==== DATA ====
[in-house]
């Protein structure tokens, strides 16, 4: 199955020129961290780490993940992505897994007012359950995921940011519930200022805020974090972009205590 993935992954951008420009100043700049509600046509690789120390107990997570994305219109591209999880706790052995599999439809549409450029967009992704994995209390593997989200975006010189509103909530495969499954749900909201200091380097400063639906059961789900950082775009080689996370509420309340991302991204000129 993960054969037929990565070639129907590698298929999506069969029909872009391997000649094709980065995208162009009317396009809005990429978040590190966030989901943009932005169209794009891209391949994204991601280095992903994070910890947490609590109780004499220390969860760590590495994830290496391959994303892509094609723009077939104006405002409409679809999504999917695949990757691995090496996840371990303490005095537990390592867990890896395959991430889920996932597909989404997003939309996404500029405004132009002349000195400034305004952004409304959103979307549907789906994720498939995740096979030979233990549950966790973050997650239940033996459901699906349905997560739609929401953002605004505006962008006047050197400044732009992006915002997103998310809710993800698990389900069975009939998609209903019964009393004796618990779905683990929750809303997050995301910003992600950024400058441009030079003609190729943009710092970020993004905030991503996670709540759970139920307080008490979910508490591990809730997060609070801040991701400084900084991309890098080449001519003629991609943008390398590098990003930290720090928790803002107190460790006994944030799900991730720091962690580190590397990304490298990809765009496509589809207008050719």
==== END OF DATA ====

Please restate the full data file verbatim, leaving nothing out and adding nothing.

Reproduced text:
[in-house]
């Protein structure tokens, strides 16, 4: 199955020129961290780490993940992505897994007012359950995921940011519930200022805020974090972009205590 993935992954951008420009100043700049509600046509690789120390107990997570994305219109591209999880706790052995599999439809549409450029967009992704994995209390593997989200975006010189509103909530495969499954749900909201200091380097400063639906059961789900950082775009080689996370509420309340991302991204000129 993960054969037929990565070639129907590698298929999506069969029909872009391997000649094709980065995208162009009317396009809005990429978040590190966030989901943009932005169209794009891209391949994204991601280095992903994070910890947490609590109780004499220390969860760590590495994830290496391959994303892509094609723009077939104006405002409409679809999504999917695949990757691995090496996840371990303490005095537990390592867990890896395959991430889920996932597909989404997003939309996404500029405004132009002349000195400034305004952004409304959103979307549907789906994720498939995740096979030979233990549950966790973050997650239940033996459901699906349905997560739609929401953002605004505006962008006047050197400044732009992006915002997103998310809710993800698990389900069975009939998609209903019964009393004796618990779905683990929750809303997050995301910003992600950024400058441009030079003609190729943009710092970020993004905030991503996670709540759970139920307080008490979910508490591990809730997060609070801040991701400084900084991309890098080449001519003629991609943008390398590098990003930290720090928790803002107190460790006994944030799900991730720091962690580190590397990304490298990809765009496509589809207008050719």